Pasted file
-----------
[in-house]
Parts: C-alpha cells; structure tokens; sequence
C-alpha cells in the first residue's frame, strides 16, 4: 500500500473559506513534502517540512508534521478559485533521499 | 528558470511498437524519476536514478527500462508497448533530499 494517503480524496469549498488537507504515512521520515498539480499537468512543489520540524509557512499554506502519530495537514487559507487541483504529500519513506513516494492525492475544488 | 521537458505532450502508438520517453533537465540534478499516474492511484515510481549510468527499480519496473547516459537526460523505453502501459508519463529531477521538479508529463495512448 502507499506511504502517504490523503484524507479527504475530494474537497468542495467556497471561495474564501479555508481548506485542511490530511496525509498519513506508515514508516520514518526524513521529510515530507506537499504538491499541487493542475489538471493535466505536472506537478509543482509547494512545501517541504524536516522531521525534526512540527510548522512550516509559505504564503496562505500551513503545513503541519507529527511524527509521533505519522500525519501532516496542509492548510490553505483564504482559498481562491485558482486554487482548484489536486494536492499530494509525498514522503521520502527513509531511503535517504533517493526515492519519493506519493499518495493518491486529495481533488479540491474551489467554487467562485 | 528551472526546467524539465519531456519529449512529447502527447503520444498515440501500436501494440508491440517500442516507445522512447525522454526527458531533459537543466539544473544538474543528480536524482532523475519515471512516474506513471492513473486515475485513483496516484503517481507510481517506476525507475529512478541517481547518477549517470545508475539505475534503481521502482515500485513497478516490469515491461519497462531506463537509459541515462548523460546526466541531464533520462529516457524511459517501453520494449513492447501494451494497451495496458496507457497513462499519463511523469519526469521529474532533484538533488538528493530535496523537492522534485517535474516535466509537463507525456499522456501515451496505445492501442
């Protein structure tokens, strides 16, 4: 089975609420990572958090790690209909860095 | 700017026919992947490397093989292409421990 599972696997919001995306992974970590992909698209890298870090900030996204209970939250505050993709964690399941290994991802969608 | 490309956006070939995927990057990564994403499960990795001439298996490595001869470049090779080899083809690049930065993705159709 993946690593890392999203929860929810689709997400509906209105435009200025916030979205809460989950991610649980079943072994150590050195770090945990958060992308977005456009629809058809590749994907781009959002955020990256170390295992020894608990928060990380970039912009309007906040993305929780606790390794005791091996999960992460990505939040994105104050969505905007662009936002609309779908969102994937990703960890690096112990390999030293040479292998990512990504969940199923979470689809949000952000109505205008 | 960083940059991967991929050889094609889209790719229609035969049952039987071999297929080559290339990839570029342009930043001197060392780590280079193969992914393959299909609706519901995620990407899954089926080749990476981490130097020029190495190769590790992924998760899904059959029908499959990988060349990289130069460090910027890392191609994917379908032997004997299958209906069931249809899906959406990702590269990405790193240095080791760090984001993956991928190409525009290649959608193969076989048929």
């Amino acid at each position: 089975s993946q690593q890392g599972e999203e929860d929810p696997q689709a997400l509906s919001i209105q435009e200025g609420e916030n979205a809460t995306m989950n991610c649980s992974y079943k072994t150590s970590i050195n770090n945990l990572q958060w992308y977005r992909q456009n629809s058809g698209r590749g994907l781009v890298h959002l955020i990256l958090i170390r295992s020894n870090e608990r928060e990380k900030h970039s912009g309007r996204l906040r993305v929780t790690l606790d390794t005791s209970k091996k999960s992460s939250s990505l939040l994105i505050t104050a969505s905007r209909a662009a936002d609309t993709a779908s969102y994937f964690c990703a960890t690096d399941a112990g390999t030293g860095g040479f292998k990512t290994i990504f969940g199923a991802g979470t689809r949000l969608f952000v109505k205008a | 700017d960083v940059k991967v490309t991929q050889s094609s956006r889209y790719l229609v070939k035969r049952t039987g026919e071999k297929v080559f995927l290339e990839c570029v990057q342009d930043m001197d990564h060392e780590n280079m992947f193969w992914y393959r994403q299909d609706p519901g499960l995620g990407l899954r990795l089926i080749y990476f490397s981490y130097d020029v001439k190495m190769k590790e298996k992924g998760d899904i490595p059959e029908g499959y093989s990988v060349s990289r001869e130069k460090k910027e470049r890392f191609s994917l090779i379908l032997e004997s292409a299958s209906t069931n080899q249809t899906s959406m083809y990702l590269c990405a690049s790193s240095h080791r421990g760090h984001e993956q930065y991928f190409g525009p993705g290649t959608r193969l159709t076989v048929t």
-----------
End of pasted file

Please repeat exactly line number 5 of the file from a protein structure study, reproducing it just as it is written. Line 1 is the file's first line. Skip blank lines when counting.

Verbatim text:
């Amino acid at each position: 089975s993946q690593q890392g599972e999203e929860d929810p696997q689709a997400l509906s919001i209105q435009e200025g609420e916030n979205a809460t995306m989950n991610c649980s992974y079943k072994t150590s970590i050195n770090n945990l990572q958060w992308y977005r992909q456009n629809s058809g698209r590749g994907l781009v890298h959002l955020i990256l958090i170390r295992s020894n870090e608990r928060e990380k900030h970039s912009g309007r996204l906040r993305v929780t790690l606790d390794t005791s209970k091996k999960s992460s939250s990505l939040l994105i505050t104050a969505s905007r209909a662009a936002d609309t993709a779908s969102y994937f964690c990703a960890t690096d399941a112990g390999t030293g860095g040479f292998k990512t290994i990504f969940g199923a991802g979470t689809r949000l969608f952000v109505k205008a | 700017d960083v940059k991967v490309t991929q050889s094609s956006r889209y790719l229609v070939k035969r049952t039987g026919e071999k297929v080559f995927l290339e990839c570029v990057q342009d930043m001197d990564h060392e780590n280079m992947f193969w992914y393959r994403q299909d609706p519901g499960l995620g990407l899954r990795l089926i080749y990476f490397s981490y130097d020029v001439k190495m190769k590790e298996k992924g998760d899904i490595p059959e029908g499959y093989s990988v060349s990289r001869e130069k460090k910027e470049r890392f191609s994917l090779i379908l032997e004997s292409a299958s209906t069931n080899q249809t899906s959406m083809y990702l590269c990405a690049s790193s240095h080791r421990g760090h984001e993956q930065y991928f190409g525009p993705g290649t959608r193969l159709t076989v048929t």